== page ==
Approximate Admission Cost: $20-30 USD
Similar to the above park, but slightly newer.
Finally, a few other parks that friends have recommended, but I have yet to make it to:
Aqua Fantasy – Kusadasi, Turkey
WaterPark – Rhodes, Greece
Blizzard Beach (Walt Disney World) – Orlando, Florida
Typhoon Lagoon (Walt Disney World) – Orlando, Florida
Also be sure to check out this list of some of the world’s best water parks! Perfect for summer travel plans!
Part of my job the past few years has been leading book clubs of travel or regional based literature. I thought I would carry some of that over and share it with you in a series of reading lists. I will only include books that I myself have read, but please use the comments section to add your own recommendations! Also check out this great list.
This first list includes books covering world-wide travel – to inspire the wanderlust in all of us.
- Around the World in 80 Days by Jules Verne – This book was my earliest inspiration to travel. It has also been the inspiration of numerous books, movies, TV shows and games. Challenge accepted, anyone?
- Eat, Pray, Love by Elizabeth Gilbert – Cliché, I know, but isn’t the reason most people start travelling to “find themselves”? Or to find love. In any case, it gives three distinctive reasons to travel – food, spirituality, romance. It certainly inspired by ‘I’ travel list. Also, the book is way better than the movie, as always.
- One Year Off by David Eliot Cohen – This is an older, little known book about a family with three children who sell everything and embark on a year long journey around the world. It’s done in that time just before the internet blew up when reservations were still made by fax and phone. It’s a true testament that you can travel no matter how many things you think you have “tying you down” if you really want to.
- It’s Only the Himalayas by S. Bedford – I read this book when I was, how appropriate, trekking in the Himalayas. But don’t let that fool you, the Himalayas is only a small chapter, the book also includes tales of Africa and Southeast Asia. More importantly it’s a tale of how everything probably will go wrong on your travels, but that’s half the fun of it!
And finally, one of my favorite books of all time….
- The Geography of Bliss by Eric Weiner – The tale of a journalist’s search throughout the world of what makes people happy. It’s an interesting outlook on travel, because ultimately aren’t we all on a journey towards true happiness? Plus he’s very witty and snarky, so it’s an entertaining read. I am currently reading his sequel, The Geography of Genius.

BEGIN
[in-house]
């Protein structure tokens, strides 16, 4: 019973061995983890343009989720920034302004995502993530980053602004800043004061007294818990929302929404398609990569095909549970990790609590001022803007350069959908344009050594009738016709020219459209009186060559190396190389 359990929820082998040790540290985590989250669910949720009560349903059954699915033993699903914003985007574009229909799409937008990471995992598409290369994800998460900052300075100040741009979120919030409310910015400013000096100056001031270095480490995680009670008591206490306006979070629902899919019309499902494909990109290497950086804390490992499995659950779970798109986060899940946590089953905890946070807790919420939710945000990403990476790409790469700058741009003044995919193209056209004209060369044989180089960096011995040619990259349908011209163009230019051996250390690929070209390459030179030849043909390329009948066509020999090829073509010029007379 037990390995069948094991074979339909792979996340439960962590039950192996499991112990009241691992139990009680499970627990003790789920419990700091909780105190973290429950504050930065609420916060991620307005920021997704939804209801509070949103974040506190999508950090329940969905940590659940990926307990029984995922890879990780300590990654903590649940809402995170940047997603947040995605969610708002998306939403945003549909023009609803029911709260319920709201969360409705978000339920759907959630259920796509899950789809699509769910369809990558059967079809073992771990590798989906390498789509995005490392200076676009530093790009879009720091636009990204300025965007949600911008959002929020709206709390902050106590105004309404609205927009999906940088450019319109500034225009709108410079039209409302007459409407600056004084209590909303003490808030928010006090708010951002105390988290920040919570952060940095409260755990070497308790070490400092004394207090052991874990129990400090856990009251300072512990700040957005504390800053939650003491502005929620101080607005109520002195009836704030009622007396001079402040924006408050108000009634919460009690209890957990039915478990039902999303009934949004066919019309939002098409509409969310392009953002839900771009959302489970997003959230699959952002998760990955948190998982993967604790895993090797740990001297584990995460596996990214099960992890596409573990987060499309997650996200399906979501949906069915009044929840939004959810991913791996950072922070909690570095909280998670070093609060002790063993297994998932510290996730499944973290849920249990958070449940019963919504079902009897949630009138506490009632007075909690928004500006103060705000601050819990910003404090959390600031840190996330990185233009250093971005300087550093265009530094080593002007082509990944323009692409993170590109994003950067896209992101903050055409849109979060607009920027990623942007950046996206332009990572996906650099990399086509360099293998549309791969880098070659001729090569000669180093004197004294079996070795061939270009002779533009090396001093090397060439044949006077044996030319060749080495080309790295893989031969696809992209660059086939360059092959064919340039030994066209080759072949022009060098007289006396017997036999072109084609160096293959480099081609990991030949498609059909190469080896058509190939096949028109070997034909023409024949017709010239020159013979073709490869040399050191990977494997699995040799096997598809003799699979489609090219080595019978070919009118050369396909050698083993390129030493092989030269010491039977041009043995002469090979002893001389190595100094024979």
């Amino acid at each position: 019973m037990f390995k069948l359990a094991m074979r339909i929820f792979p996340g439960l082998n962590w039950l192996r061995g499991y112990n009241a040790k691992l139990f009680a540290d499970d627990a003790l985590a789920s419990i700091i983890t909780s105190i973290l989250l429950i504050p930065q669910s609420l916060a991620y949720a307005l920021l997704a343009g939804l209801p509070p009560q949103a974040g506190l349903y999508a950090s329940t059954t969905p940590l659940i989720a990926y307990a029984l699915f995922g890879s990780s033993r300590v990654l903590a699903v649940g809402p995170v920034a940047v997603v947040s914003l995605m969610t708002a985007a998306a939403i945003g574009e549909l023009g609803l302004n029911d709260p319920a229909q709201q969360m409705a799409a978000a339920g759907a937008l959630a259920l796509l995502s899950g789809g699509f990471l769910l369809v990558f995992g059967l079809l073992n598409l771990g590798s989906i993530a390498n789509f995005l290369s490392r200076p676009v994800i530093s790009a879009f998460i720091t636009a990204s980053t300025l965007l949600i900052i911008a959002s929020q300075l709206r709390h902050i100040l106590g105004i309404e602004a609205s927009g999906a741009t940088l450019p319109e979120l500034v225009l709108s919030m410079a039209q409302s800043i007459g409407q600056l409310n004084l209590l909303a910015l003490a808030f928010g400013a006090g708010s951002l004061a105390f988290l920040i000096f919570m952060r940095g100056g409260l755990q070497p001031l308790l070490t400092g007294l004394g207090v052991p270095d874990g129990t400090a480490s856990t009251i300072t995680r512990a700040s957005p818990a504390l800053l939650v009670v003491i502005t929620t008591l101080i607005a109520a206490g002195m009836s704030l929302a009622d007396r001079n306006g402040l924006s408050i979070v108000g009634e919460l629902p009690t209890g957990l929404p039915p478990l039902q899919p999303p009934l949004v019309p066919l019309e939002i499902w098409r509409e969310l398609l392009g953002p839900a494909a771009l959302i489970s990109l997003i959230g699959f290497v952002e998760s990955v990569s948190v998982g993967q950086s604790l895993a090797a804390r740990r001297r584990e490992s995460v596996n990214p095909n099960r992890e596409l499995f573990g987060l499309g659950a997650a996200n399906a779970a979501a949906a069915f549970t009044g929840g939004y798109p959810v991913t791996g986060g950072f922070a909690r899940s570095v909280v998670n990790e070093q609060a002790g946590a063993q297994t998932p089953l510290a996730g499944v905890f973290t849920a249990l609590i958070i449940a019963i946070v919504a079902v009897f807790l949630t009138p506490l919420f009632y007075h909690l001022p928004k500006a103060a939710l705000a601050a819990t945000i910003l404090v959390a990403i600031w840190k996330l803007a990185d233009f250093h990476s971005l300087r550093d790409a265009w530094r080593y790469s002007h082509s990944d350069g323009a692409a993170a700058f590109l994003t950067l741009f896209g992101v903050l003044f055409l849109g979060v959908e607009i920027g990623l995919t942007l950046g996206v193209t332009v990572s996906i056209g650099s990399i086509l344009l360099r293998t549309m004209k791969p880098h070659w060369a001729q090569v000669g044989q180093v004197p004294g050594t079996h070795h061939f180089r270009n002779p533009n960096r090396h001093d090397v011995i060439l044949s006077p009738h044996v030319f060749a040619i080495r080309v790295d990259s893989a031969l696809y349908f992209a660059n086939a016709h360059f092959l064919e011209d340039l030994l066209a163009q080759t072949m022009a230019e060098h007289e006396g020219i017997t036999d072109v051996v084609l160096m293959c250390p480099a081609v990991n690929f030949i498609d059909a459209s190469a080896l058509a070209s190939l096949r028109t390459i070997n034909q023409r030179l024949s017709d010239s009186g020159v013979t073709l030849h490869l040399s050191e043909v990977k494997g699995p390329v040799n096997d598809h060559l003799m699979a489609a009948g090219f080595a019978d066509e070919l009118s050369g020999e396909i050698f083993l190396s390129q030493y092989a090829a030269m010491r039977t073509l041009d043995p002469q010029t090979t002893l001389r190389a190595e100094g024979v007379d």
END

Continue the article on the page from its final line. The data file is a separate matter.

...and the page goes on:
So there you have it folks, the first of what I hope will be a few book lists!
Click on the book covers to get more information on any of the titles.
If you purchase them through their links, I get credit 😉
“Maybe happiness is this: not feeling that you should be elsewhere, doing something else, being someone else.”
“I would not have done anything differently. All of the moments in my life, everyone I have met, every trip I have taken, every success I have enjoyed, every blunder I have made, every loss I have endured has been just right. I am not saying that they were all good or that they happened for a reason…but they have been right. They have been okay. As far as revelations go its pretty lame, I know. Okay is not bliss or even happiness. Okay is not the basis for a new religion or self help movement. Okay won’t get me on Oprah, but okay is a start and for that I am grateful. Can I thank Bhutan* for this breakthrough? It’s hard to say […] It is a strange place, peculiar in ways large and small. You lose your bearings here and when that happens a crack forms in your armor. A crack large enough, if you’re lucky, to let in a few shafts of light.”
*For me, replace Bhutan with Nepal – same effect!
Okay, so having just recently renewed my efforts in this blog, I have many ideas for topics to write on, I just don’t know where to begin! So I have decided to ask my readers, family, and friends – what would you like to know more about??? Certain locales? Or a specific topic?